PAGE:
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    ABSTRACT: This conceptual paper explores the use of psychology, especially positive psychology, to inform the design of travel experiences for a specific health outcome - enhanced participant wellbeing or mental health. It extends the concept of sustainable tourism as a tool for local, regional and societal improvement. Mental health is a growing issue in many developed countries: 30% of Australians report depressive symptoms, with implications for social sustainability. The paper reviews how positive psychology seeks to combine hedonic, eudemonic and social wellbeing into the integrated concept of “flourishing”, creating positive emotions, engagement, and meaning. It uses the charity challenge model to explore tourism experiences that enhance participant wellbeing. Charity challenges are participatory, group travel events combined with extended physical activity, awareness-raising, and fund-raising for charity. These events inherently combine recognised pathways to wellbeing, e.g. being active, doing something meaningful, giving, and connecting with others. Other principles from positive psychology, such as intentional and volitional activity, goal attainment, activation of signature strengths, experiencing positive emotions/gratification, and capitalisation on positive experiences, can be incorporated into the event design to foster wellbeing outcomes. The paper suggests how this design might take shape, as well as management implications and further research questions.
    Journal of Sustainable Tourism 09/2015; 23(3):382-400. DOI:10.1080/09669582.2014.986489 · 1.93 Impact Factor
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    • "Adler and Fagley (2005) found that certain rituals, such as expressing thanks when beginning a meal, correlate with appreciative functioning. Rituals such as gratitude journaling before going to sleep help to cultivate gratefulness (Seligman et al. 2005). These rituals may be important for understanding the formation of grateful dispositions. "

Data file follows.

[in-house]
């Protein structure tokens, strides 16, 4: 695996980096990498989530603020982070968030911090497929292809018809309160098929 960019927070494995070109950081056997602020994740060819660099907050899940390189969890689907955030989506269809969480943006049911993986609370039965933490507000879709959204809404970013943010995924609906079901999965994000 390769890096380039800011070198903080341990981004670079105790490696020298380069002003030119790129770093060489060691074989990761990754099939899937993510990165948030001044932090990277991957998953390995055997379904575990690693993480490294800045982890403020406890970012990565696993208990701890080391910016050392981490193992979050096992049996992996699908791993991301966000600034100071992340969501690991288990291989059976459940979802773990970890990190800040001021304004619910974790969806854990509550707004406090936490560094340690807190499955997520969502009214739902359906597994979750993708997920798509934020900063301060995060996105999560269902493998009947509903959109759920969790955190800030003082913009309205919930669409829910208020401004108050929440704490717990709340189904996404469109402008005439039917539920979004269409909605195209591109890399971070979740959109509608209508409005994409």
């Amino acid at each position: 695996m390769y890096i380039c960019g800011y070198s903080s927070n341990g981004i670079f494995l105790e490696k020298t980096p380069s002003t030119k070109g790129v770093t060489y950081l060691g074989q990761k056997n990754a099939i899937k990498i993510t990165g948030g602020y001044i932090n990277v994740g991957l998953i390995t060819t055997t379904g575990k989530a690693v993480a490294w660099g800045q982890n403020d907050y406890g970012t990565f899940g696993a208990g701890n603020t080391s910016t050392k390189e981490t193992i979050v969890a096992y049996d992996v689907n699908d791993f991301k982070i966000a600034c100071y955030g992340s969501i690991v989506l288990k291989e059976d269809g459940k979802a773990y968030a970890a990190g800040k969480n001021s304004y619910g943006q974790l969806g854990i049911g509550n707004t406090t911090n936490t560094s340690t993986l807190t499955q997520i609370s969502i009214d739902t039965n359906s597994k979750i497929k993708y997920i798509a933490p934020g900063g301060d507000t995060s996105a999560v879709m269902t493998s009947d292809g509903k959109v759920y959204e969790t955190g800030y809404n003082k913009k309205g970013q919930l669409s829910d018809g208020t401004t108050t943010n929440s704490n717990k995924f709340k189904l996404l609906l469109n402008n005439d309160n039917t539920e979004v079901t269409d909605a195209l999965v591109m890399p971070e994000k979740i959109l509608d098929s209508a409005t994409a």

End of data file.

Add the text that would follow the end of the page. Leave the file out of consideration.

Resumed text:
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    ABSTRACT: Background Growing evidence is linking gratitude with well-being, yet insufficient scholarly attention has been given to how it is defined, understood and measured. To address this issue, gratitude and gratefulness can be usefully distinguished as two types of appreciative functioning. Applying complex dynamic systems theory, appreciative functioning is conceptualised as a pattern of cognition and behaviour that involves the interaction of awareness, comprehension, emotions, goals, and relationships. The aim of the current work was to explore this system of appreciative functioning in greater detail. Methods A deductive thematic analysis of relevant literature was performed in Study 1 to identify psychological and social components of appreciative functioning within an empirically-based systems framework. Study 2 used a content analysis methodology to quantify the extent to which the components identified in Study 1 are covered by existing scales that assess gratitude and gratefulness. Results Study 1 identified 32 theoretical components within five overarching domains that comprise the system of appreciative functioning. Gratefulness and gratitude were found to involve many components, with some shared in common. Study 2 found that existing instruments do not cover the full set of components. Moreover, results indicated that existing scales confound gratitude and gratefulness, and thus they cannot determine the extent to which each construct uniquely relates to well-being outcomes. Conclusions This work supports the view that gratefulness and gratitude are distinct, yet related, multi-component constructs within a complex system of appreciative functioning. Together, these studies provide theoretical groundwork for the construction of multidimensional measurement instruments to extend research into the underlying mechanisms through which appreciative functioning influences well-being.